Passive Parenting: This was something that hit me over the head this week. One of those parenting things you know, but as you see it in your own life, your own kids, it just whacks you upside the head and you’re so convicted!
I was down on the floor playing with the kids earlier this week, and for starters you should know, they are not siblings, but they have been together their whole lives and act like brother and sister (for those that didn’t read my intro post, I babysit a little boy during the week that is the same age as our daughter). They fight ALL. DAY. LONG. Over toys. Over the cat. Over food. Over shoes and socks. Over which seat on the couch is theirs. Over which color of play-doh they get. It’s all day!
Since they were old enough able to play together, I have been pretty on top of them to be sure no one gets hurt and that they aren’t getting away with, and learning, bad behavior. But recently, I’ve started to step back a little bit more to see if they can figure it out on their own. We spend a lot of time talking about being gentle and nice, no hitting, sharing and taking turns, and obviously, they aren’t even two yet, so I know I have a long road to go, but I wanted to see how they handled it without me being RIGHT on top of them.
Well, you can imagine how that went. Someone took a toy or pushed someone else, someone reacted in a flash with hitting or screaming, or tears, and the bad reaction was instantaneous. And you know what? It was a slap in my face. A certain amount of it is just toddlers being toddlers, I understand that, but in my eagerness to use every moment as a teachable one, I’m afraid that I jumped on the situations so quickly when they were little that they have learned some of those rash reactions from me.
As soon as I realized it, I knew I had to change. Since that moment, I have been trying to take a minute to focus first, then get down on their level, and with a much calmer voice, tell them whatever they did was wrong, talk about it and punish if necessary, but all with a much calmer reaction. I can already see that everything is much more even keel and the situations are less explosive. I haven’t sacrificed the “teachable-ness” of the moment, just the volatility of it.
See, what I forgot was that we are creating the world as our kids know it, moment by moment, day by day, reaction by reaction. They are learning about life, emotions, and normal behavior by what we DO, not only by what we say. It really is amazing how much they pick up just by watching! We are inactively building a foundation for their lives — what do we want it to be built on? Anger? Frustration? Anxiety? What are we showing them?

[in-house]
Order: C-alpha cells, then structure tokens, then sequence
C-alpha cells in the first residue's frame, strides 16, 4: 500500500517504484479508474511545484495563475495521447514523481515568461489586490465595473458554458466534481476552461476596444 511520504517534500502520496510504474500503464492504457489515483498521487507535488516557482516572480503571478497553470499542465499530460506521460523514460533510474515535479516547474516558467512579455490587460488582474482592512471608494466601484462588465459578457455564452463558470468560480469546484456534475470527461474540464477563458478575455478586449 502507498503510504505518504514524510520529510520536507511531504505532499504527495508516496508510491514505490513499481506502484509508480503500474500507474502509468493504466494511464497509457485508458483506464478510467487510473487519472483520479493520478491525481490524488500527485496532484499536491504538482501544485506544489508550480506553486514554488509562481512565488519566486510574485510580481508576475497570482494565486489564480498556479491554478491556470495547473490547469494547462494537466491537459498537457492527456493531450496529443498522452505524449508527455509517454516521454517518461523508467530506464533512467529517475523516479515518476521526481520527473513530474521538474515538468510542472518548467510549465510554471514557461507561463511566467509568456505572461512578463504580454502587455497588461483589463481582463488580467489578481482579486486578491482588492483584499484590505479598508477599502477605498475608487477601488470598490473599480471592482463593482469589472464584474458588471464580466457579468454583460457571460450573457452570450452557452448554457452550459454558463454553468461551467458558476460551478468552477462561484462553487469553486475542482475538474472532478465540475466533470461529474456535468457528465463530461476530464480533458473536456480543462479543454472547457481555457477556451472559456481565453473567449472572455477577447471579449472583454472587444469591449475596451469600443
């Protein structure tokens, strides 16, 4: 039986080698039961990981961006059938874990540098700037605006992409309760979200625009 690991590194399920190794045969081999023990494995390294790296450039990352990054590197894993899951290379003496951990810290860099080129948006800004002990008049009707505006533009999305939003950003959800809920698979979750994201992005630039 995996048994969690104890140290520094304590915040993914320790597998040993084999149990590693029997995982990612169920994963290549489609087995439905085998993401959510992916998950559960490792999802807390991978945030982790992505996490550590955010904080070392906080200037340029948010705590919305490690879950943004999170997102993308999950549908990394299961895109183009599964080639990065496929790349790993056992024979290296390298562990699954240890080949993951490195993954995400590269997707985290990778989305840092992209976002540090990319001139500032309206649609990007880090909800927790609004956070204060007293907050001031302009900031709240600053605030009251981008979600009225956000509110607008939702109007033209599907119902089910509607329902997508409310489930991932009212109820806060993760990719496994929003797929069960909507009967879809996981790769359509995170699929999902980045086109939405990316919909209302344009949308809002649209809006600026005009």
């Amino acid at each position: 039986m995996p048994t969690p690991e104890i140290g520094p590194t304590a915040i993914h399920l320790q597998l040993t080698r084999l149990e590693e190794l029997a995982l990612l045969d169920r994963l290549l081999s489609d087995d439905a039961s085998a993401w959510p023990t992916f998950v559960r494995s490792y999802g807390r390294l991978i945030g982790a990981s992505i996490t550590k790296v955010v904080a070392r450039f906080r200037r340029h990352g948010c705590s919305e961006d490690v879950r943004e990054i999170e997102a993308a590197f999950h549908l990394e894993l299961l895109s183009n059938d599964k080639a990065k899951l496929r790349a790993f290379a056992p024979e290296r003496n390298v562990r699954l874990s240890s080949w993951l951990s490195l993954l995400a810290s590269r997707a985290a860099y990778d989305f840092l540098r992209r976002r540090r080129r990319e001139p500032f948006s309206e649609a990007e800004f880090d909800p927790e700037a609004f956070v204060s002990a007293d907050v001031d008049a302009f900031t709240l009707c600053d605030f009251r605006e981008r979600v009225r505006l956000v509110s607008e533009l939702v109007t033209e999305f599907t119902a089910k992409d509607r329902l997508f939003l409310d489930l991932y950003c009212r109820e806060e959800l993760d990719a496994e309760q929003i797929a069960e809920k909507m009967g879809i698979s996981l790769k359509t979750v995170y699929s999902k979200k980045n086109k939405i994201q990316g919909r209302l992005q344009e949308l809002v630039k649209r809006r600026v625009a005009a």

Are we flustered, hectic and always busy? Always rushing and quick to react? Are we always on our phones, watching TV or surrounded by noise? Are we always down on ourselves, talking badly about our looks or bodies? Are we too important to be kind to the cashier at the grocery store, or to our elderly neighbor? Are we so self absorbed that we never reach out to help someone else? Do say we are Christians, but confine God to only an hour on Sunday mornings?
We are writing a draft. We are given an amazing honor in showing our kids the kind of world we live in, believe in, and hope for. We get to write the draft on their perception, feelings and character – it is ultimately God who will do the editing of it — thank goodness! – but we are able to introduce our kids to the way the world works and that is such a special opportunity to give the future the gift of some pretty amazing people.
Let’s show our kids a world full of beauty; show them the limitless capacity of dreams, and then show them the value of hard work to reach those dreams. Show them how to use their God-given creativity and imagination to open up a beautiful world all their own. Show them its ok to be silly and to put the to-do list down for some spontaneous quality time. Show them that money doesn’t rule the world, love does. Show them that you trust that God is in control, not you, and show them that you believe He is alive and working and listening to us. Show them that people are worthy of grace, love, respect and empathy. Show them how to be calm, cool and collected and practice self-control in all situations. Show them how to care for themselves, so that they can care for others. Show them how to listen well and ask the right questions and appreciate the value of a deep conversation. Show them how to live well.
I am sometimes blown away by the responsibility of it all, but it really just comes down to this:
“Love the Lord your God with all your heart and with all your soul and with all your mind and with all your strength.’ The second is this: ‘Love your neighbor as yourself.’ There is no commandment greater than these.” (Mark 12:30-31)
Love God, and love others — all the rest will follow. Let’s go raise some awesome people!